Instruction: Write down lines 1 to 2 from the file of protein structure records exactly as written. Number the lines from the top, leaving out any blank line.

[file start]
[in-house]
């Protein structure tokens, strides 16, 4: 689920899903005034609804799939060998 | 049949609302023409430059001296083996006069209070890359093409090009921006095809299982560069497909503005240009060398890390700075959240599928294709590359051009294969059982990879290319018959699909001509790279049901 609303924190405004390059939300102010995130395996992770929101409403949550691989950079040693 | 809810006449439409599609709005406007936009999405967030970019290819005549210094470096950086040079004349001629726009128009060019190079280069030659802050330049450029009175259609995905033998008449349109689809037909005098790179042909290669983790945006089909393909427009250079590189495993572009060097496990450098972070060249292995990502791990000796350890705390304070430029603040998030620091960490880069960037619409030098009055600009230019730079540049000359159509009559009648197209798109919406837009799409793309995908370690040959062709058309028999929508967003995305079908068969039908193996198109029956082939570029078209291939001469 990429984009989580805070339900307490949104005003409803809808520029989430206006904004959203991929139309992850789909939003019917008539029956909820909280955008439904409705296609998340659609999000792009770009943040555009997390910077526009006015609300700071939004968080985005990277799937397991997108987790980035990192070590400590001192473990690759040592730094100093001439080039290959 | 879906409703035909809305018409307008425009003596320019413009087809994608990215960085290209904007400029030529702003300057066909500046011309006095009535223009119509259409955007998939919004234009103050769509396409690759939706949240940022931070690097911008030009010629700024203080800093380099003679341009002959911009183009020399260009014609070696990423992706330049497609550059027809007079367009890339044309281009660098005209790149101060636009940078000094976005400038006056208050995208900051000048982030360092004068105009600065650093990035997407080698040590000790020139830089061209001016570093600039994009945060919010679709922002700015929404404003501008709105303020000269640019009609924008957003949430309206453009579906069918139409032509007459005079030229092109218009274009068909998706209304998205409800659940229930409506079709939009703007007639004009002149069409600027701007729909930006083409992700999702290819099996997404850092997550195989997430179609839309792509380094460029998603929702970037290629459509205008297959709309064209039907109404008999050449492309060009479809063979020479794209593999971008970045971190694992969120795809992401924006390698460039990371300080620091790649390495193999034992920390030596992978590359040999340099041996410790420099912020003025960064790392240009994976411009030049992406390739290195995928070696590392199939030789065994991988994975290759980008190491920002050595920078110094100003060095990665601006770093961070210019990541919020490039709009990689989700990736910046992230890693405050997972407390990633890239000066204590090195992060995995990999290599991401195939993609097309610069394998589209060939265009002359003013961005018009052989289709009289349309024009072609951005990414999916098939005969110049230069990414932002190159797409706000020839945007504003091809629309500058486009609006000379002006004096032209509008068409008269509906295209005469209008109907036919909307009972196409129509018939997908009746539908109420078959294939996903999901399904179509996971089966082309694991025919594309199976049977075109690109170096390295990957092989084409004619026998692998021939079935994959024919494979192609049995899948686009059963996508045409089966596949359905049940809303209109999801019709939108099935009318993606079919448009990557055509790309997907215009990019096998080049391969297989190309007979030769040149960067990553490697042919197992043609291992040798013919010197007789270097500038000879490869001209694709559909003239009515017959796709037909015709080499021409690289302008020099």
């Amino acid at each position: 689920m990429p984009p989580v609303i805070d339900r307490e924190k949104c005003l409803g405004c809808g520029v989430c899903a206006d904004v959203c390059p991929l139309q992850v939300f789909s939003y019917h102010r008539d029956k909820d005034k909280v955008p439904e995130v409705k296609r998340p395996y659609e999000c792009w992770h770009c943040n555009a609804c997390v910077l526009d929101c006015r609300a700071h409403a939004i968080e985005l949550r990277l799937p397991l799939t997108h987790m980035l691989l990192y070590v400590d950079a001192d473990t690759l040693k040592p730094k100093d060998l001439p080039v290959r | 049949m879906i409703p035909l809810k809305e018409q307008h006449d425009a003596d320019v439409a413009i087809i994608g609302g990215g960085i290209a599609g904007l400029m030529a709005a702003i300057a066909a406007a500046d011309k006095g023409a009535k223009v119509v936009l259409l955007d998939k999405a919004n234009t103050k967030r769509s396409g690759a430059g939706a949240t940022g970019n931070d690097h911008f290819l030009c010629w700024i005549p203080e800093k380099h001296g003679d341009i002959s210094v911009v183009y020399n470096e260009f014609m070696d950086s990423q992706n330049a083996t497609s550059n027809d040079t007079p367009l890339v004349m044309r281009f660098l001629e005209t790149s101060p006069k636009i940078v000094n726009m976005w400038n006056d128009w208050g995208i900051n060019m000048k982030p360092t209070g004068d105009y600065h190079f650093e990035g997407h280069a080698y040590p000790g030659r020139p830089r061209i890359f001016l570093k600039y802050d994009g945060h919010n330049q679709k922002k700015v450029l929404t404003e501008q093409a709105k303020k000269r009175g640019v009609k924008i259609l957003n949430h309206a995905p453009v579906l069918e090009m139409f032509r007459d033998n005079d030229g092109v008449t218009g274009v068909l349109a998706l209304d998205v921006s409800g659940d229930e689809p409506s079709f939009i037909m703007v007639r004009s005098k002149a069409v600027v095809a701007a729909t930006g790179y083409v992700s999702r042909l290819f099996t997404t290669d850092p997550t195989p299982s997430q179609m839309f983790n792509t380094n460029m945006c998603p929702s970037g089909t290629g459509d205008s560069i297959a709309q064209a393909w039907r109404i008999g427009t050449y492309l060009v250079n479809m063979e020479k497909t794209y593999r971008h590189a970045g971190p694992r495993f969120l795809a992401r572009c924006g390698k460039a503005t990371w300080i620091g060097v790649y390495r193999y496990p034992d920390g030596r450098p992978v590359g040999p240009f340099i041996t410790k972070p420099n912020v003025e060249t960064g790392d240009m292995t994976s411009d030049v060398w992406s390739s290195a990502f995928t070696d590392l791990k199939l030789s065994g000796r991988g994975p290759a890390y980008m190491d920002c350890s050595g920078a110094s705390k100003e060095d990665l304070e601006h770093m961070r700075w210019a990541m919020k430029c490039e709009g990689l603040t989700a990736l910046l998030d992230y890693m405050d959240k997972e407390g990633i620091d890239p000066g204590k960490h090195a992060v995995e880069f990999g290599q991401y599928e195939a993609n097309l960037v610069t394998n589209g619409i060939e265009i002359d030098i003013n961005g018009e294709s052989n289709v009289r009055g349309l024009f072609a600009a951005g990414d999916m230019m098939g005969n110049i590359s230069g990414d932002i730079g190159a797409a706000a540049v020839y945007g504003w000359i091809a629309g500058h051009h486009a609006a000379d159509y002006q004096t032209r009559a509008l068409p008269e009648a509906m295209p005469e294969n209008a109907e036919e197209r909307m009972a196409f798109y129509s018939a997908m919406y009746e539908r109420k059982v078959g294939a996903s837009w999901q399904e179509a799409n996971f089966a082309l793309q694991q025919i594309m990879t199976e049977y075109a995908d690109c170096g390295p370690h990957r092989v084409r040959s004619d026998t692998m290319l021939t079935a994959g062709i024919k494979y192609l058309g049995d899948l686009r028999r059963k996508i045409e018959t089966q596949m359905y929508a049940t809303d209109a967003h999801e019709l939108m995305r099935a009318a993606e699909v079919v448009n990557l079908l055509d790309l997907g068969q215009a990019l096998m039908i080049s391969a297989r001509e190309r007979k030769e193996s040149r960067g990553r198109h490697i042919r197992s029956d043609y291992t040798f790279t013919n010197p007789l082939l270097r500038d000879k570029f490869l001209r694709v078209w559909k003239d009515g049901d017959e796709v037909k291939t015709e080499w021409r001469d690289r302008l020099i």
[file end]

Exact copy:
[in-house]
């Protein structure tokens, strides 16, 4: 689920899903005034609804799939060998 | 049949609302023409430059001296083996006069209070890359093409090009921006095809299982560069497909503005240009060398890390700075959240599928294709590359051009294969059982990879290319018959699909001509790279049901 609303924190405004390059939300102010995130395996992770929101409403949550691989950079040693 | 809810006449439409599609709005406007936009999405967030970019290819005549210094470096950086040079004349001629726009128009060019190079280069030659802050330049450029009175259609995905033998008449349109689809037909005098790179042909290669983790945006089909393909427009250079590189495993572009060097496990450098972070060249292995990502791990000796350890705390304070430029603040998030620091960490880069960037619409030098009055600009230019730079540049000359159509009559009648197209798109919406837009799409793309995908370690040959062709058309028999929508967003995305079908068969039908193996198109029956082939570029078209291939001469 990429984009989580805070339900307490949104005003409803809808520029989430206006904004959203991929139309992850789909939003019917008539029956909820909280955008439904409705296609998340659609999000792009770009943040555009997390910077526009006015609300700071939004968080985005990277799937397991997108987790980035990192070590400590001192473990690759040592730094100093001439080039290959 | 879906409703035909809305018409307008425009003596320019413009087809994608990215960085290209904007400029030529702003300057066909500046011309006095009535223009119509259409955007998939919004234009103050769509396409690759939706949240940022931070690097911008030009010629700024203080800093380099003679341009002959911009183009020399260009014609070696990423992706330049497609550059027809007079367009890339044309281009660098005209790149101060636009940078000094976005400038006056208050995208900051000048982030360092004068105009600065650093990035997407080698040590000790020139830089061209001016570093600039994009945060919010679709922002700015929404404003501008709105303020000269640019009609924008957003949430309206453009579906069918139409032509007459005079030229092109218009274009068909998706209304998205409800659940229930409506079709939009703007007639004009002149069409600027701007729909930006083409992700999702290819099996997404850092997550195989997430179609839309792509380094460029998603929702970037290629459509205008297959709309064209039907109404008999050449492309060009479809063979020479794209593999971008970045971190694992969120795809992401924006390698460039990371300080620091790649390495193999034992920390030596992978590359040999340099041996410790420099912020003025960064790392240009994976411009030049992406390739290195995928070696590392199939030789065994991988994975290759980008190491920002050595920078110094100003060095990665601006770093961070210019990541919020490039709009990689989700990736910046992230890693405050997972407390990633890239000066204590090195992060995995990999290599991401195939993609097309610069394998589209060939265009002359003013961005018009052989289709009289349309024009072609951005990414999916098939005969110049230069990414932002190159797409706000020839945007504003091809629309500058486009609006000379002006004096032209509008068409008269509906295209005469209008109907036919909307009972196409129509018939997908009746539908109420078959294939996903999901399904179509996971089966082309694991025919594309199976049977075109690109170096390295990957092989084409004619026998692998021939079935994959024919494979192609049995899948686009059963996508045409089966596949359905049940809303209109999801019709939108099935009318993606079919448009990557055509790309997907215009990019096998080049391969297989190309007979030769040149960067990553490697042919197992043609291992040798013919010197007789270097500038000879490869001209694709559909003239009515017959796709037909015709080499021409690289302008020099």